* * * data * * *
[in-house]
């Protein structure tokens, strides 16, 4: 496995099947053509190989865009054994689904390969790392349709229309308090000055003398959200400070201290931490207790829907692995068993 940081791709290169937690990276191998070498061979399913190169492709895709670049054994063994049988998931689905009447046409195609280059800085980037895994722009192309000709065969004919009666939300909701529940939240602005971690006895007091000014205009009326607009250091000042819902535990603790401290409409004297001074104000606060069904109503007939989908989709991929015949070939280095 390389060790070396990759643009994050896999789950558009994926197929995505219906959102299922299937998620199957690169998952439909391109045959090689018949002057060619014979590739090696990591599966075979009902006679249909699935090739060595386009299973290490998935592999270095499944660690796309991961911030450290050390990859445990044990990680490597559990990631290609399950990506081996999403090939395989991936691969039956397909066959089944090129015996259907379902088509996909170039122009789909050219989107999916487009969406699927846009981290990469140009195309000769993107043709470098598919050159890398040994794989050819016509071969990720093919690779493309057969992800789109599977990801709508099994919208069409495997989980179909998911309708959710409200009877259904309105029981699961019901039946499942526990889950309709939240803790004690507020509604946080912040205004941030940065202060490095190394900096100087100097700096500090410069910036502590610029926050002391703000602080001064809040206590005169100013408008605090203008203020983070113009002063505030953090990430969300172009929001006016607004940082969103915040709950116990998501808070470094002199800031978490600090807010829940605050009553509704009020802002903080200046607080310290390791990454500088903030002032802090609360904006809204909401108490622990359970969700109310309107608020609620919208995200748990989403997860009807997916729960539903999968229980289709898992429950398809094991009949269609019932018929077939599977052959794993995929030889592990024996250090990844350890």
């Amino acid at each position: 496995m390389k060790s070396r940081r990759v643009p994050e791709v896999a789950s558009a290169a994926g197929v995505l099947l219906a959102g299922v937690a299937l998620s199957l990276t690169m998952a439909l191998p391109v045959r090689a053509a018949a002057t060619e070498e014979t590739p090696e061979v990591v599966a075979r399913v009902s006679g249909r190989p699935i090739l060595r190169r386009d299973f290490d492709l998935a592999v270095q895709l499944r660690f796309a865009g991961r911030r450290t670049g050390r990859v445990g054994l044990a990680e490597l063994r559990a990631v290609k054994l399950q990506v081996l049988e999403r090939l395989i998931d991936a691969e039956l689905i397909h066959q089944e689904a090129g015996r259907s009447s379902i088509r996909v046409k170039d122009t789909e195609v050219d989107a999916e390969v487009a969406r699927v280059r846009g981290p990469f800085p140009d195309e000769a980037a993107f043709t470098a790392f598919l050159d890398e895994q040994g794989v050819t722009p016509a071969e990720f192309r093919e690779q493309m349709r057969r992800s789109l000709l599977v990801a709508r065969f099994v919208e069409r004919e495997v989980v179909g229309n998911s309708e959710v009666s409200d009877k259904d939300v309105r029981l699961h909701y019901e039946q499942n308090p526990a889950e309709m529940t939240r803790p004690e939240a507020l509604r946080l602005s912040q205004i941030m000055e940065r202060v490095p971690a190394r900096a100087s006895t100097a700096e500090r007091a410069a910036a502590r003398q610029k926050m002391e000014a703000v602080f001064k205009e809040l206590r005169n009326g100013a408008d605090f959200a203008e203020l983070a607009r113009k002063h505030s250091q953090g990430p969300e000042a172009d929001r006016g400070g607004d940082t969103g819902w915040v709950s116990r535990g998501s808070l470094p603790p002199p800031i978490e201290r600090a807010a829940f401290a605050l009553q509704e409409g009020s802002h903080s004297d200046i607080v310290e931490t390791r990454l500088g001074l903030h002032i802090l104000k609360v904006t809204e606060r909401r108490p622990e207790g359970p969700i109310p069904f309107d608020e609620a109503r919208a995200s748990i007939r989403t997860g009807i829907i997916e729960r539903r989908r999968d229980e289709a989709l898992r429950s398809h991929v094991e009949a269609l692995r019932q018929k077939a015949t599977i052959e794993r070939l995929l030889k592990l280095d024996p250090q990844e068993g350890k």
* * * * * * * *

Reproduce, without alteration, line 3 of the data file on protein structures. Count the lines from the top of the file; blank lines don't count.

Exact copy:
């Amino acid at each position: 496995m390389k060790s070396r940081r990759v643009p994050e791709v896999a789950s558009a290169a994926g197929v995505l099947l219906a959102g299922v937690a299937l998620s199957l990276t690169m998952a439909l191998p391109v045959r090689a053509a018949a002057t060619e070498e014979t590739p090696e061979v990591v599966a075979r399913v009902s006679g249909r190989p699935i090739l060595r190169r386009d299973f290490d492709l998935a592999v270095q895709l499944r660690f796309a865009g991961r911030r450290t670049g050390r990859v445990g054994l044990a990680e490597l063994r559990a990631v290609k054994l399950q990506v081996l049988e999403r090939l395989i998931d991936a691969e039956l689905i397909h066959q089944e689904a090129g015996r259907s009447s379902i088509r996909v046409k170039d122009t789909e195609v050219d989107a999916e390969v487009a969406r699927v280059r846009g981290p990469f800085p140009d195309e000769a980037a993107f043709t470098a790392f598919l050159d890398e895994q040994g794989v050819t722009p016509a071969e990720f192309r093919e690779q493309m349709r057969r992800s789109l000709l599977v990801a709508r065969f099994v919208e069409r004919e495997v989980v179909g229309n998911s309708e959710v009666s409200d009877k259904d939300v309105r029981l699961h909701y019901e039946q499942n308090p526990a889950e309709m529940t939240r803790p004690e939240a507020l509604r946080l602005s912040q205004i941030m000055e940065r202060v490095p971690a190394r900096a100087s006895t100097a700096e500090r007091a410069a910036a502590r003398q610029k926050m002391e000014a703000v602080f001064k205009e809040l206590r005169n009326g100013a408008d605090f959200a203008e203020l983070a607009r113009k002063h505030s250091q953090g990430p969300e000042a172009d929001r006016g400070g607004d940082t969103g819902w915040v709950s116990r535990g998501s808070l470094p603790p002199p800031i978490e201290r600090a807010a829940f401290a605050l009553q509704e409409g009020s802002h903080s004297d200046i607080v310290e931490t390791r990454l500088g001074l903030h002032i802090l104000k609360v904006t809204e606060r909401r108490p622990e207790g359970p969700i109310p069904f309107d608020e609620a109503r919208a995200s748990i007939r989403t997860g009807i829907i997916e729960r539903r989908r999968d229980e289709a989709l898992r429950s398809h991929v094991e009949a269609l692995r019932q018929k077939a015949t599977i052959e794993r070939l995929l030889k592990l280095d024996p250090q990844e068993g350890k």